We studied annual trends and characteristics of nesting activities and hatchling production by female Komodo Dragons (Varanus komodoensis) in Komodo National Park, Indonesia between 2002 and 2006. During this period, we recorded 12, 16, 15, 13, and 6 females nesting annually at 42 potential nesting sites. An average female nesting periodicity was estimated at 1.2±0.4 years. This result arose because most females bred annually and some biennially. Some females reused nest sites in successive years while others did not. Nesting females had significantly lower body mass compared to when they were recaptured again in a non-nesting state. All-female nesting activities were conducted within their resident valleys and suggested a strong tendency for spatial fidelity. Komodo Dragons were generally considered solitary nesters as only on one occasion were two nesting females observed to use the same nesting site. On average, 21.0±3.6 Komodo Dragon hatchlings emerged from each nest. We estimated that within the study area, nesting female Komodo Dragons produced between 129.0±21.8 and 344.0±58.16 hatchlings per annum. We discuss the ecological and evolutionary significance of these attributes. However, the main conservation management implications drawn from this study are that there are a low annual number of nesting females and associated hatchling production in Komodo National Park. Hence, a continuation of more extensive nesting surveys could provide a cost-effective and accurate way to gather important long-term demographic information for this species.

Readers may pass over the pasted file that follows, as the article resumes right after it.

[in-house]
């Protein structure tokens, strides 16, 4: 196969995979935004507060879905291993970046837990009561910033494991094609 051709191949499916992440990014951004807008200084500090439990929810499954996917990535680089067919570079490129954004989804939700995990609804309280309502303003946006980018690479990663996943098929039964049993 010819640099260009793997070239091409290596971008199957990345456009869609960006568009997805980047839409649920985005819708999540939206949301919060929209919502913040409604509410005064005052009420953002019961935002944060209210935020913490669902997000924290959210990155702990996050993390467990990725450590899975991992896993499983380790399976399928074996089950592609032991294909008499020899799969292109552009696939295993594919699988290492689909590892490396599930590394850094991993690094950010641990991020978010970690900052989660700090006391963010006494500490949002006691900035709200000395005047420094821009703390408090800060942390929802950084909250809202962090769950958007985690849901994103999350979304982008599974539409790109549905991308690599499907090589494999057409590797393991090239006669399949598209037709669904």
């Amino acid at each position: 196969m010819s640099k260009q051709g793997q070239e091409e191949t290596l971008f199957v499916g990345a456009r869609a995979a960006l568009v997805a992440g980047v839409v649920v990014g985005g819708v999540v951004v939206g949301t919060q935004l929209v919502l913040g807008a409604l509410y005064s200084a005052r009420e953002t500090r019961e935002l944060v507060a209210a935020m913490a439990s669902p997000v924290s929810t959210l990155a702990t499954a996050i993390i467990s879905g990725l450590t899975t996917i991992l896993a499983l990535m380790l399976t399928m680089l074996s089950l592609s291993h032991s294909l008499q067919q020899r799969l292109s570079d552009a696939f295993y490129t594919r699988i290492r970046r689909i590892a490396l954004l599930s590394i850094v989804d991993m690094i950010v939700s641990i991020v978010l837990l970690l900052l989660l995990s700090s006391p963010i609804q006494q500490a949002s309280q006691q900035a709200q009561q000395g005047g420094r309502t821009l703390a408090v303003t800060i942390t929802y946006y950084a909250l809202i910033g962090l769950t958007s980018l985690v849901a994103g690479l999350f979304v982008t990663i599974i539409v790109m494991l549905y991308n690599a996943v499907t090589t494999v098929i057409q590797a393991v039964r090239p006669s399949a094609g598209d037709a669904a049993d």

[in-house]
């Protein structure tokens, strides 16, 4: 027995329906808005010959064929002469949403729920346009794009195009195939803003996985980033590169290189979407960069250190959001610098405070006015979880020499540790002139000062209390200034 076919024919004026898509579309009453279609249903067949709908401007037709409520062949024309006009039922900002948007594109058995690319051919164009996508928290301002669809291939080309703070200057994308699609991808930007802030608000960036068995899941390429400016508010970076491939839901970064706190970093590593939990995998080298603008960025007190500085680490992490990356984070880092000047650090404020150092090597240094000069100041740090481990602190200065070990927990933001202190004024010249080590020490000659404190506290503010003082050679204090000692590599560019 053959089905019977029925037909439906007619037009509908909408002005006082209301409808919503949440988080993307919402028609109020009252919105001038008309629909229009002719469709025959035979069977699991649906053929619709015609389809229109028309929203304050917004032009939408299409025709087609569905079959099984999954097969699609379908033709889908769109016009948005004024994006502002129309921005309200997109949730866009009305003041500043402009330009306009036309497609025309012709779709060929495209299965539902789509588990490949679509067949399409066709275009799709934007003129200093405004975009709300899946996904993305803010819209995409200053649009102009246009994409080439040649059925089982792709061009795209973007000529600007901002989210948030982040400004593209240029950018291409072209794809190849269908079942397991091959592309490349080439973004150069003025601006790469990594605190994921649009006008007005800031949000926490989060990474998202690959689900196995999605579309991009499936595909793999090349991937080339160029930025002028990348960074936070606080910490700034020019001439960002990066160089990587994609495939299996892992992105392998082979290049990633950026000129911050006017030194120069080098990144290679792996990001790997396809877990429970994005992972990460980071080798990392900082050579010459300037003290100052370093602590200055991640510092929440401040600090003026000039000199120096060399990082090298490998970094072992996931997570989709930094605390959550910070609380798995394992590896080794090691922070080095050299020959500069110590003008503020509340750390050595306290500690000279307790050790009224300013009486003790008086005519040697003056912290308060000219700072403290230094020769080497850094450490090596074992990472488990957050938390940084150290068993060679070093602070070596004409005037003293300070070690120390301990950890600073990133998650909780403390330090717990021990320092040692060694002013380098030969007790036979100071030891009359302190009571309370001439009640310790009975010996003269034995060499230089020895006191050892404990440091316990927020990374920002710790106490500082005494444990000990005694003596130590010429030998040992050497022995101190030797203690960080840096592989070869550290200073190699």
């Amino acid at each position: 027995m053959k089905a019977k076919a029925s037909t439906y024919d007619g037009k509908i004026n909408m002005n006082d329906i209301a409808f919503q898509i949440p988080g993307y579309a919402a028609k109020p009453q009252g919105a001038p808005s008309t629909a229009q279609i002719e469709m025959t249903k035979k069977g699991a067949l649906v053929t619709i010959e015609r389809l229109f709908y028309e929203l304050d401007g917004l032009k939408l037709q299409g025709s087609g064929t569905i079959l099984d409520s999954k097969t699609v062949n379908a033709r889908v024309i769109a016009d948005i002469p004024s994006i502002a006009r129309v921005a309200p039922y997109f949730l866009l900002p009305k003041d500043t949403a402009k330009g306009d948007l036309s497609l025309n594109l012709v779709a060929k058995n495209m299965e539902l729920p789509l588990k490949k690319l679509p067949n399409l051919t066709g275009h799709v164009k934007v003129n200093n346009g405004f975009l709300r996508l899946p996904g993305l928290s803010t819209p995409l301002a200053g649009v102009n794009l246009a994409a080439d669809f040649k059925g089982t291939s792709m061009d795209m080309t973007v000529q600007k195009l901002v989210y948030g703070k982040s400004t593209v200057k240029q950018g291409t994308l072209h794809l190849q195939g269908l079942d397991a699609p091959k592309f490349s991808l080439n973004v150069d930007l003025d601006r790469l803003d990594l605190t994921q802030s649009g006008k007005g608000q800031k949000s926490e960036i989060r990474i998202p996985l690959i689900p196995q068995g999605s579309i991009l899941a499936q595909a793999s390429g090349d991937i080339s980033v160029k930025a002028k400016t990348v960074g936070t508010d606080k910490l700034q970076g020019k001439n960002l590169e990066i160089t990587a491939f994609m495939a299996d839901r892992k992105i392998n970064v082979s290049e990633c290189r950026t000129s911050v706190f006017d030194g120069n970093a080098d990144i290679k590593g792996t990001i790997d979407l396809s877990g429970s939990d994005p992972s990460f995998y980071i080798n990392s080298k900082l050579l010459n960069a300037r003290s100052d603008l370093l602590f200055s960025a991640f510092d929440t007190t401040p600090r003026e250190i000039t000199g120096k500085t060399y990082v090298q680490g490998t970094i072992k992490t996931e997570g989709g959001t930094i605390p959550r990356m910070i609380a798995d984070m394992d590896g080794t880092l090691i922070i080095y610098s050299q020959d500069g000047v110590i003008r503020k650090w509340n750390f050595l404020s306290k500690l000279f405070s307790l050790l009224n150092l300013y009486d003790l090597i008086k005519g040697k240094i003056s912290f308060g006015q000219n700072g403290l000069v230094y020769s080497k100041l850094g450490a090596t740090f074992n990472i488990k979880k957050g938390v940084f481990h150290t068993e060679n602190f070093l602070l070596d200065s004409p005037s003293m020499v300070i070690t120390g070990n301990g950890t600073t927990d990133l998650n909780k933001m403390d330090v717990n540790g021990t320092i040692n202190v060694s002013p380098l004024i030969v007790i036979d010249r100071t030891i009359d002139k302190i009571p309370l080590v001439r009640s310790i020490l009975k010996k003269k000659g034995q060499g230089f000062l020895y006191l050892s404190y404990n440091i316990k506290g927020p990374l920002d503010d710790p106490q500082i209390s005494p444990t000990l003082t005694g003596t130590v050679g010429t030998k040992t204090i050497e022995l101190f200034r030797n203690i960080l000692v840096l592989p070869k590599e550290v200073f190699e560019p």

You do not currently have access to this content.